First things first: I am not a baker. I don’t even eat bread all that often. So, why did I write a recipe for bread?
I have always liked the idea of making my own bread when I get the occasional baking itch. But, bread is hard to perfect. A real baker could talk to you about humidity, and elevation, and feeding sourdough starters like they were a beloved family pet. It always felt beyond me, like serious bakers are actually magicians trying to make it sound like baking bread is doable for us non-magic folk when really, it’s not.
On the flip side there are plenty of ‘super easy!’ bread recipes out there. They often have more ingredients than I want and turn out more like cake than bread. Not bad, but not what I want.
I want bread. Flour, salt, yeast, water. That is it. And easy. Do not forget the ‘easy’. I want an easy rustic bread recipe.
How did I accomplish this feat? I started by reading a lot of bread recipes and omitting all the steps that made me think “there’s no way I’m doing that”, then added in an electric mixer. The mixer really changed the game. What often makes bread recipes challenging and time consuming is the kneading process. It can be ten minutes of kneading at a time. Forget that. No way am I standing there kneading for ten minutes when I have a baby fussing at my feet, the next meal to prepare, dishes to clean, toys to pick up, and, oh yeah, my actual job to get back to. I cherish every free minute I have and it’s not going to be spent kneading dough. It’s just not.
In steps my hero: The electric mixer (this is the one I use). Set a timer, turn it on, and walk away. The time is cut in half, and I can take a few minutes to finish another task. Or sit. Sitting is a nice treat.
Another thing that the electric mixer fixes: knowing if the dough is wet or dry enough. A real bread-pro can tell by the feel of the dough if it is the right consistency. While I, the not-bread-pro do not know how to tell how ‘tacky’ or ‘sticky’ or ‘smooth’ is the right amount.
This recipe aims to take out the guesswork and be pretty forgiving in either direction. What you are looking for is that while the mixer is running, the dough sticks to the bottom of the bowl but not the sides. If the dough forms a ball on the hook and clears the bottom, it is too dry. If it sticks to the bowl around the sides, it is too wet. I shoot for the ‘stuck spot’ to be roughly the size of my fist, but if it is a bit bigger or smaller, I don’t sweat it.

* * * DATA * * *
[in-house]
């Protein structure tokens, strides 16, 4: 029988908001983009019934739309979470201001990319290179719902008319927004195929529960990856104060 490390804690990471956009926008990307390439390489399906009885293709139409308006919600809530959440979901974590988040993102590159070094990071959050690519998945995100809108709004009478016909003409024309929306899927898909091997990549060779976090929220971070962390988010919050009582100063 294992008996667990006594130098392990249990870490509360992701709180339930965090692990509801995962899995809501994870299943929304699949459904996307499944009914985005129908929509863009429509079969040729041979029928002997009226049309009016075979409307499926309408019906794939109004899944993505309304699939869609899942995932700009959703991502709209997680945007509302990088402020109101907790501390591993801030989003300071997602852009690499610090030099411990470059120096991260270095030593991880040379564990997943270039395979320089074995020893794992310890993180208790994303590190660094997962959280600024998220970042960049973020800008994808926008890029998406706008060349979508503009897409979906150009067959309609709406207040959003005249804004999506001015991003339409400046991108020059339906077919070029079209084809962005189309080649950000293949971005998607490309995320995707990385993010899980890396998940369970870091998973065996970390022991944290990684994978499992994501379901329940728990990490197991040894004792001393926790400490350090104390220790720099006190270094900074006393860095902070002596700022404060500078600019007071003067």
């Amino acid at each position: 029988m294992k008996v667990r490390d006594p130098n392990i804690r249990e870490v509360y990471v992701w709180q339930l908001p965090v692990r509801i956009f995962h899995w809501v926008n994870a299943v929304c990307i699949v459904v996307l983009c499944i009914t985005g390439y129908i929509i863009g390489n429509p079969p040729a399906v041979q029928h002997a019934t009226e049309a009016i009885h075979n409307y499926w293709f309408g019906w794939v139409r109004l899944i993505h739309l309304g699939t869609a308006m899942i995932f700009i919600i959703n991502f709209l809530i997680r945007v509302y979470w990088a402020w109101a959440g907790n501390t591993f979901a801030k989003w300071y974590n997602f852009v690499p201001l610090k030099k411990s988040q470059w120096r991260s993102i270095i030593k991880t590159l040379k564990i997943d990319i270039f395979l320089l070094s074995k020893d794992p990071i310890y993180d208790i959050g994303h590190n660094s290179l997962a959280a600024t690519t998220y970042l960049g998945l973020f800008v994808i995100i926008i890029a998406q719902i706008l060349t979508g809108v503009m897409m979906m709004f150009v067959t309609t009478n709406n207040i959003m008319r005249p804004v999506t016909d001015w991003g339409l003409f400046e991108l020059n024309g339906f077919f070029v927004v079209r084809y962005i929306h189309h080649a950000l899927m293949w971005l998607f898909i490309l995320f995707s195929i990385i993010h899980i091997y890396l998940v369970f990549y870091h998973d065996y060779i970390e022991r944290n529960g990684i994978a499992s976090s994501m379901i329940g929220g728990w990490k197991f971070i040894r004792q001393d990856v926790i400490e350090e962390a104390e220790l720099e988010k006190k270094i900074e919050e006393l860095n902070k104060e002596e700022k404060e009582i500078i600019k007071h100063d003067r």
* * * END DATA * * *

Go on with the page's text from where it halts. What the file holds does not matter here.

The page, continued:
The result is delicious, rustic bread that is perfect for serving with soups and stews, butter and honey, or just eating plain! Of course, it is the perfect companion for our herb compound butter!
Hand-Drawn Printable RecipePrint
Rustic round loaf bread that is easy enough for beginner bakers.
6 cups flour
2 tsp active yeast
1 tbs salt
2 3/4 cups water
drizzle of oil
Combine all dry ingredients in your mixer and with the paddle blade, turn it on the lowest setting to get things mixing. Add the water until everything is combined.
Let sit for 20-40 minutes. This allows the flour to fully absorb the water and lets the yeast start to wake up.
With the dough hook knead the dough in the mixer for 5 minutes. The dough should stick only to the bottom of the bowl but clear the sides. If it is too wet and sticking to the sides, add a sprinkle of flour. If it is too dry and clearing the bottom, add a splash of water, about a tablespoon at a time.
Coat the top layer of the dough with a small drizzle of oil. Just enough to prevent drying out. Let the dough sit for about an hour until it has doubled in size.
Knead the dough in the mixer for 2 more minutes. Lift the hook and drizzle a small amount of oil around the edges of the dough, lifting the sides until you can cleanly lift the dough out of the bowl.
On a floured surface, divide the dough into 4 pieces and thinly coat in flour. Form the pieces into round loaves by tucking the sides under making the top smooth. Place them on the cookie sheet that they will be baked on with a piece of parchment paper. They will expand as they rest and again in the oven so give them plenty of wiggle room. Set the loaves out to rise for one more hour.
While the loaves are rising preheat oven to 450 ° score the top of each loaf. Place a pie pan with water on the bottom rack, and the loaves above it. Bake for 20 minutes until the crust is a nice golden brown.
Take them out and let them cool. When you first take them out the inside has not finished baking yet. Letting it sit and cool allows the bread to finish on the inside and the crust soften up on the outside.